Ohio GOP infighting sets up fierce gubernatorial primary fight

COLUMBUS (WCMH) — When Lt. Governor Mary Taylor strode into the conference room she looked confident, collected, and fired up. Committee members clapped as she approached the podium.

She had something to say, and she certainly took the opportunity to air her grievances with the Ohio Republican Party State Central Committee Friday morning.

She was the first of several candidates running for a state or federal office to address the committee with a five minute speech. It was a last opportunity to convince members of the committee she deserved their support through an endorsement.

She began with a cordial greeting.

“Good morning, thank you for joining me here in Mike DeWine’s living room,” said Taylor.

The room was very quiet.

She then acknowledged the press, and mentioned that it was good they were present to televise DeWine’s coronation.

Her words dripped with venom, and the heat burning in her eyes was unmistakable. She had no intention of trying to win any supporters in this room.

After explaining how she felt she would be the best candidate for the nomination, she once again took a swipe at DeWine and the party establishment.

“His entire campaign has been built on the air of inevitability; a false belief that it is his turn,” said Taylor.

DeWine and his wife Fran watched from the back of the room, the State Attorney General clutching the back of a chair.

Then Taylor dropped all pretenses completely.

“I’m not asking for your endorsement here today,” said Taylor. “With all of the good ol’ boy bullying and backroom deals that have got us to this point; I’m not sure I even want it.”

People clapped for Taylor after her speech, but noticeably the applause was mostly from the campaign staff and supporters that came with her.

She looked as confident walking out as she did walking in. She had said her peace; the outcome was already set in her mind.

“It was easy to draw conclusions about what my chances would be in this room today,” said Taylor. “The establishment has spoken pretty loud and clear.”

They did indeed. The committee voted 59-2 to endorse DeWine after Taylor’s stunt.

DeWine himself expressed disappointment over Taylor’s speech.

“I’m very, very kinda sad about her speech,” said DeWine. “But it’s not what we’re talking about; what we’re talking about is the future.”

DeWine and his running mate Jon Husted tag teamed their endorsement speech which was decisively more campaign rally sounding in style. They actually asked for the endorsement of the committee.

If that were the end of the story, you may think that Taylor just did what she felt she needed to do against an opponent who has nearly three times as much money as she does and the support of decades of connections in the political world.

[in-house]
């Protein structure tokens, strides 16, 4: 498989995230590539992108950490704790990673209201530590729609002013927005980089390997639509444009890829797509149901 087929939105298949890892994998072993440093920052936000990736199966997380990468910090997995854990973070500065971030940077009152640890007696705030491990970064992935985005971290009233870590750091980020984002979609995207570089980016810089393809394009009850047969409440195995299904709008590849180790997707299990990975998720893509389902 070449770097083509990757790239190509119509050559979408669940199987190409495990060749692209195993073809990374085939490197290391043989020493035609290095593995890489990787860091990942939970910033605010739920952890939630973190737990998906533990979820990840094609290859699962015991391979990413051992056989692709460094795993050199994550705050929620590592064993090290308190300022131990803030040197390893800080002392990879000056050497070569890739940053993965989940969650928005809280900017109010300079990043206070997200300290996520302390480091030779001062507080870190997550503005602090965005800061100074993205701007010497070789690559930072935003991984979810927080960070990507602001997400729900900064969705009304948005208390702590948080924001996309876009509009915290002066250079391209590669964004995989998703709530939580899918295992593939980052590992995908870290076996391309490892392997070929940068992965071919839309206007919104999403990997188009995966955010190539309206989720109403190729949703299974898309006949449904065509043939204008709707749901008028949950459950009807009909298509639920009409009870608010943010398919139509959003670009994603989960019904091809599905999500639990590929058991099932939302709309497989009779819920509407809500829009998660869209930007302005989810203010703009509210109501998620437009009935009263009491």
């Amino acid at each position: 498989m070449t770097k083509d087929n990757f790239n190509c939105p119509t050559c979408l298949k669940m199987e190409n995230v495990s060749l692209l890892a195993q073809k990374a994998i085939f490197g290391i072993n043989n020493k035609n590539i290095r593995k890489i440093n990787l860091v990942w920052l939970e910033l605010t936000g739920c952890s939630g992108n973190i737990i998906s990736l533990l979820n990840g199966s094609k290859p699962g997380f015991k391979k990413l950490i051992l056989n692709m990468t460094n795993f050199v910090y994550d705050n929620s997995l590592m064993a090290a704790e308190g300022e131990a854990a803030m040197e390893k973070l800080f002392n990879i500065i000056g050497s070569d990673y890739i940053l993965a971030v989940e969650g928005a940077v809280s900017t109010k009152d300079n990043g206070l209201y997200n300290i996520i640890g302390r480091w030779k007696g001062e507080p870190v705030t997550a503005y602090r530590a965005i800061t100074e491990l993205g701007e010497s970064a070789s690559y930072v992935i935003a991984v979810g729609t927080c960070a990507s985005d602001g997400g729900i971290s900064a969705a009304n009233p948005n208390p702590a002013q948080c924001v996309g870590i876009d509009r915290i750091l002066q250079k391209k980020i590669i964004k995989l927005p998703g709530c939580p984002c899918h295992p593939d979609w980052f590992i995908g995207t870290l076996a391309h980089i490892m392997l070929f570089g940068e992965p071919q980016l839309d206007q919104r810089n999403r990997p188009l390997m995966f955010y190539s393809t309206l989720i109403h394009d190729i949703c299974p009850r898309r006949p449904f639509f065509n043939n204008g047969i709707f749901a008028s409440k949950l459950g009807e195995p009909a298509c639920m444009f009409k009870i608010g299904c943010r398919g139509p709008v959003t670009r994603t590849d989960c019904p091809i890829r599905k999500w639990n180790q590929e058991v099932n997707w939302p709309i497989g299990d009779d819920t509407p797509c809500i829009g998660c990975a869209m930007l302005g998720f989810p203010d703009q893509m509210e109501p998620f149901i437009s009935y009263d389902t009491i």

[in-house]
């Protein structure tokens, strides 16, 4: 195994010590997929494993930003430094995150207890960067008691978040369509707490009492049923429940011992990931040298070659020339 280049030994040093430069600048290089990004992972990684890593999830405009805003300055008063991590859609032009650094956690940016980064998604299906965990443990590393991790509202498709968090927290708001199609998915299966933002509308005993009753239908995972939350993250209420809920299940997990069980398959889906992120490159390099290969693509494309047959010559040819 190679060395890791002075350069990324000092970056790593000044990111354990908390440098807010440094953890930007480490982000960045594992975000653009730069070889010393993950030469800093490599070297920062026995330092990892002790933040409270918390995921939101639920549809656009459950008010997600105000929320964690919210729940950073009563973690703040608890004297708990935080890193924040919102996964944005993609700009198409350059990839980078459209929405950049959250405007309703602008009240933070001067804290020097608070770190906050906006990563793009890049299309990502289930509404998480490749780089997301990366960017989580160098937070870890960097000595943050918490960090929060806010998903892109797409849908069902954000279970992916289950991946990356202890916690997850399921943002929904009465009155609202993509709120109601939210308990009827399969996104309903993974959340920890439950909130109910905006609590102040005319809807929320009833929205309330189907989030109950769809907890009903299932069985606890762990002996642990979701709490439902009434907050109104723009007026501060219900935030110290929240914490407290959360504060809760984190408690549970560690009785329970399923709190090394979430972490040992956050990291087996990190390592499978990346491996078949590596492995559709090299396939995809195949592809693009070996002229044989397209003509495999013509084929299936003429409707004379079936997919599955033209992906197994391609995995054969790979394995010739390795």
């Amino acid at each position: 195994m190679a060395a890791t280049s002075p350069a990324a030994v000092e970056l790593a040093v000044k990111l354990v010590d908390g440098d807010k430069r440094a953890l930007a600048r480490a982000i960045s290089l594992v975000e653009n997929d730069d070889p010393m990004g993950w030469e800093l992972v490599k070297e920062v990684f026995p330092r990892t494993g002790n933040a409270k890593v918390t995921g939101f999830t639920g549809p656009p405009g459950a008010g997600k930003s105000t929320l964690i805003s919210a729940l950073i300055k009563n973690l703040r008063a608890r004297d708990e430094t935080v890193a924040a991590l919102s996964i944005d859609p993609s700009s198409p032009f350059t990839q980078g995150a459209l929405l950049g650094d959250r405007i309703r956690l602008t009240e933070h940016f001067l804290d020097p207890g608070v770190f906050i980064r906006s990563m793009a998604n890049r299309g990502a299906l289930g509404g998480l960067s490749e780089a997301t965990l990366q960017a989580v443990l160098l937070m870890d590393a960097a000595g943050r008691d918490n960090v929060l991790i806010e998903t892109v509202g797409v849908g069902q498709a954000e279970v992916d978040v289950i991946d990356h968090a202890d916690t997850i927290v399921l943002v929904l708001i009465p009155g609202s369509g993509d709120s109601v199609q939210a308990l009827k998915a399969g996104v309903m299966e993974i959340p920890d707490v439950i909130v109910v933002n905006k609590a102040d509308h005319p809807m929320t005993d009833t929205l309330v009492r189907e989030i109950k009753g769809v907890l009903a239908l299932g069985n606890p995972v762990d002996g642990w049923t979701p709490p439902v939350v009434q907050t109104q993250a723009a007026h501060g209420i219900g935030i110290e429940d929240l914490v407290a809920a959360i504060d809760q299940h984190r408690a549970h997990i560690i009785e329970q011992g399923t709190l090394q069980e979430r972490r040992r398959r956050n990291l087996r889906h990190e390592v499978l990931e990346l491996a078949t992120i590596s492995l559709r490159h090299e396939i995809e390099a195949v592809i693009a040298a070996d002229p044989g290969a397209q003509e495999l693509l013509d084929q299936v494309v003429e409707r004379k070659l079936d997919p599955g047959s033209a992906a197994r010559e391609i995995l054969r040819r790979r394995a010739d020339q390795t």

But that isn’t the end of the story.

The last candidate to address the committee Friday was Sandra O’Brien. She’s running for State Treasurer.

After explaining how she felt she was the most qualified individual to be the GOP’s nominee for Treasurer, she began to echo strands of what Taylor was saying at the beginning of the meeting.

“We Republicans have a problem,” said O’Brien. “A women problem.”

There are roughly 107 Ohio Republicans serving in elected positions at the state and federal level; only 13 of them are women.

O’Brien decried the endorsement process saying that it unfairly eliminates women candidates.

“Women are less likely to receive committee endorsements,” said O’Brien. “It’s a catch-22. No money, no endorsements; no endorsements, no money. The endorsement process has to stop.”

She also points out that many women enter politics later in life than their male counterparts who have the advantage of years of networking over them as a result.

Like Taylor, O’Brien wants the voters to decide at the polls who they think should be the nominee for a particular race.

They want that decision to be free from the influence of the State Central Committee. They see an endorsement from the organization as telling voters who they should vote for.

By eliminating the endorsements politicians would be forced to reach out to voters on their own, which is how both Taylor and O’Brien are hoping to win their primaries.

They’ll have to do a lot of campaigning though; the Committee endorsed both of their male opponents.

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